Credit the Centennial School Board for embracing the change and challenges that come with serving an increasingly diverse student population. While some districts might put the burden on new students to figure out how to fit into Centennial, the school board is instead looking at how to stretch and grow into a district that is more responsive to students, no matter their race, ethnicity or national origin. It's a forward-looking attitude, especially notable in the east Multnomah County district that has scarce dollars for funding new programs or adaptations.
But in their eagerness to back up their good intentions, school board members are poised to ditch their good sense. The board is considering a proposal to drop "Lynch" from the names of three elementary schools named for a pioneer family — not because the family had any actual connection to the abhorrent practice of lynching, but out of concern that the name can conjure up those associations. School board members should reject the proposal, recognize the damaging message such a move unwittingly sends, and step up to the responsibility of educating students using facts and context, not assumption and bias.
As The Oregonian/OregonLive's Janaki Chadha reported, the three elementary schools, Lynch Wood, Lynch View and Lynch Meadows, were named in honor of the family who donated land for a community school more than a century ago. But the Centennial superintendent said an increasing number of questions and complaints are coming from families of color who are wary of the word.
This is where teaching should play a role. It's not just the obvious lesson that words have multiple meanings or that people bring different perspectives to the same issue. There's the lesson of who the Lynches were — a family headed by Patrick and Catherine Lynch who came to the United States in 1867 from Ireland, according to census documents. They were immigrants, just like many of those joining the student body at Centennial and other school districts throughout the area. While it's unclear what drove the Lynches' decision to leave Ireland, many Irish immigrants in the mid-19th Century left due to famine and political unrest, themes that resonate today. The Lynches and their donation in 1900 to support education exemplifies the kind of significant contributions immigrants have and will continue to make to the local community.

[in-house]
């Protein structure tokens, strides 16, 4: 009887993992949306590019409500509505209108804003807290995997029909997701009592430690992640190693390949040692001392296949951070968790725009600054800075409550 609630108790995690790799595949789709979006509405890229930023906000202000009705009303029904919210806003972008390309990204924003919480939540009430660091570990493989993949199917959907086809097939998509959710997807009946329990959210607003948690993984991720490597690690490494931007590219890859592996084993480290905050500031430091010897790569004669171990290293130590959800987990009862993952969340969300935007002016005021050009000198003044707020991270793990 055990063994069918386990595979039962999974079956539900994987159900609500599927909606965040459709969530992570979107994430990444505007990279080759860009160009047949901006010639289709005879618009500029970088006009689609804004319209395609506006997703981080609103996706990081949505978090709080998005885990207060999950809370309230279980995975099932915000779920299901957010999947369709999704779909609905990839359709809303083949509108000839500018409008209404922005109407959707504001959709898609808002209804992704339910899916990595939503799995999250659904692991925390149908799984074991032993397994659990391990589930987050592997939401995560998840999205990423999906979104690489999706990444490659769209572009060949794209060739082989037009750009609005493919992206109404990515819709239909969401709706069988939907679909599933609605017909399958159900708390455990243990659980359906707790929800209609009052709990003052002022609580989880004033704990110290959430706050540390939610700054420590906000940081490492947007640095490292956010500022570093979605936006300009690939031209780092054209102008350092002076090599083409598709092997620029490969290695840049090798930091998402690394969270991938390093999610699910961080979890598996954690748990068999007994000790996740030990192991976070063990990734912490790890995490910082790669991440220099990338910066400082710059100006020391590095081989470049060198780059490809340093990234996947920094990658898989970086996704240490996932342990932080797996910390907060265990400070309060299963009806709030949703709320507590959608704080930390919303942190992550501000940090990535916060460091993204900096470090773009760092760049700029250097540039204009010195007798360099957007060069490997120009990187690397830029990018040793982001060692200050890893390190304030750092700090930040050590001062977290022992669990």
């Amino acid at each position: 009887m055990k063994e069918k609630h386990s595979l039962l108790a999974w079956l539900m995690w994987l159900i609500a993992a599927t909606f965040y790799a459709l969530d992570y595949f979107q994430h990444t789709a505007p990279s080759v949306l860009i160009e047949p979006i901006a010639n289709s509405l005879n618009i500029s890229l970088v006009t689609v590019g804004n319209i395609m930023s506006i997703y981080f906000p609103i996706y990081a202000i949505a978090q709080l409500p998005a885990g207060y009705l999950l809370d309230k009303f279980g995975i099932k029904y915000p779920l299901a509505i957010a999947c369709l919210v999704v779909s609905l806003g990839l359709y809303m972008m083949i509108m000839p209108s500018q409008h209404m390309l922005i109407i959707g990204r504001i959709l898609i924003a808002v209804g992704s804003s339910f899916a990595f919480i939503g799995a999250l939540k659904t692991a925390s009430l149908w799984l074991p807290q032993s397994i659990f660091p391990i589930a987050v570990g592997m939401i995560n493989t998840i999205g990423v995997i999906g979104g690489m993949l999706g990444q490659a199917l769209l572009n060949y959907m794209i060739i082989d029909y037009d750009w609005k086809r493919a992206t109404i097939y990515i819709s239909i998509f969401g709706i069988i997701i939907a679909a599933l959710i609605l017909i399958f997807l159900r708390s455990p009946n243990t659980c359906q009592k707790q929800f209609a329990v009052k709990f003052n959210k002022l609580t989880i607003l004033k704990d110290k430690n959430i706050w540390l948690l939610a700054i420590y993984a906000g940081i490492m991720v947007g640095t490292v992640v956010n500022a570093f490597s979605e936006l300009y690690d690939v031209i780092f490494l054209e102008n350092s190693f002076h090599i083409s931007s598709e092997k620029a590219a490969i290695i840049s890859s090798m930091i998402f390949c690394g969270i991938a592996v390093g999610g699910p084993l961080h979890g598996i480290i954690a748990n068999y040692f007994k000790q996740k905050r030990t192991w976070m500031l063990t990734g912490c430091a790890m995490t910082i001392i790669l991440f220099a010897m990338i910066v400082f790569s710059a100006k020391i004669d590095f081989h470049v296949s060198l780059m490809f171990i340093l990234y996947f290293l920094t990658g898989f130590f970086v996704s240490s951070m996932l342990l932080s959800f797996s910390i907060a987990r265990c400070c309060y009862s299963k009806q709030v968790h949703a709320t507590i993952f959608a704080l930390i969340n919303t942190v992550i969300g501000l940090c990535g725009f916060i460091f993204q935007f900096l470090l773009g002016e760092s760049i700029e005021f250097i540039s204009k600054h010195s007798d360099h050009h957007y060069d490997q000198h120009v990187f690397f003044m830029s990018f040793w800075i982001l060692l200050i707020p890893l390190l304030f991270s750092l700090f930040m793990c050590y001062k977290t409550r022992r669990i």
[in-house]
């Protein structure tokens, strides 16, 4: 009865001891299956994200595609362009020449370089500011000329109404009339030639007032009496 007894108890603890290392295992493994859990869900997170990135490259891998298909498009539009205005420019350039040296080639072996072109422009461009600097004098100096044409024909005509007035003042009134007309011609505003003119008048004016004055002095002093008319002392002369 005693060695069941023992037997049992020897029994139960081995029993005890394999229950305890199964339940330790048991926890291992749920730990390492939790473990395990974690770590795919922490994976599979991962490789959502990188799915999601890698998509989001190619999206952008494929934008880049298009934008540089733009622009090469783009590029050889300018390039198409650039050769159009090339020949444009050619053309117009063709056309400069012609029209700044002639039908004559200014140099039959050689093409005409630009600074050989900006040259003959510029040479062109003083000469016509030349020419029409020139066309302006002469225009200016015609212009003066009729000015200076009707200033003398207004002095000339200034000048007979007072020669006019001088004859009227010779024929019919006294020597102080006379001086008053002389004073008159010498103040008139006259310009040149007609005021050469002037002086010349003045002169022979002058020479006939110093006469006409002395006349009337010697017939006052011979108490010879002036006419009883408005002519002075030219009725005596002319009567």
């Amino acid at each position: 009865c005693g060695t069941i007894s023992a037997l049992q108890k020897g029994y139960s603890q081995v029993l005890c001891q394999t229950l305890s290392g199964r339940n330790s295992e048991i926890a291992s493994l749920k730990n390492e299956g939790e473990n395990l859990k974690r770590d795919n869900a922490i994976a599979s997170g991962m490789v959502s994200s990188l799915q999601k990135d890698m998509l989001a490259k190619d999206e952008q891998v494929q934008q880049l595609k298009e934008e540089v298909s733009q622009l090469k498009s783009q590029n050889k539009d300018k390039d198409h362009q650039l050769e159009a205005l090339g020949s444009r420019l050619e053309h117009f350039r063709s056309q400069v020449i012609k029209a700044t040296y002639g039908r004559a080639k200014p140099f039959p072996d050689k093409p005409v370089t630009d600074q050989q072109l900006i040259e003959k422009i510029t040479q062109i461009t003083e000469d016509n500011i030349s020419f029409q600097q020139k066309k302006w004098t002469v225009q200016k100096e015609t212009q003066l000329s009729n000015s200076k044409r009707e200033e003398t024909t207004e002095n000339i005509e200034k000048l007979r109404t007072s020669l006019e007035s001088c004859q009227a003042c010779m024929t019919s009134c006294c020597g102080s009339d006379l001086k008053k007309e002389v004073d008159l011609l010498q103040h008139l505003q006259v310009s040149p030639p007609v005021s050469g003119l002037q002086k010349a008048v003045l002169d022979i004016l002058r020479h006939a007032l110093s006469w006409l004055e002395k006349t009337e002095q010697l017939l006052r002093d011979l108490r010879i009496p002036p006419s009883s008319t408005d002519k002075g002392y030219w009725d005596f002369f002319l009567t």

Instead of telling that compelling story, the school board would rather hit the delete button, in some patronizing misinterpretation of what it means to champion equity. Equity, however, isn't about curating an alternate reality to protect students from any discomfort. Equity is about equipping students with the support, curriculum, guidance and resources that help them navigate the complicated reality that we live in and assists them to achieve their potential.
The proposal in front of the school board also insinuates that a person's name can be so shameful or disturbing that it should be changed or suppressed. While the motivations may be different, it's that kind of stunted thinking that led opponents of former President Barack Obama to highlight his middle name, Hussein, in a disgusting effort to discredit him through xenophobic innuendo.
Explaining the Lynch name in the three schools is easy compared to teaching about Oregon's exclusionary history and its continuing effects. If the Centennial School Board thinks this is too big a challenge for them to handle, then families in the district have far more to worry about than what to call their neighborhood school.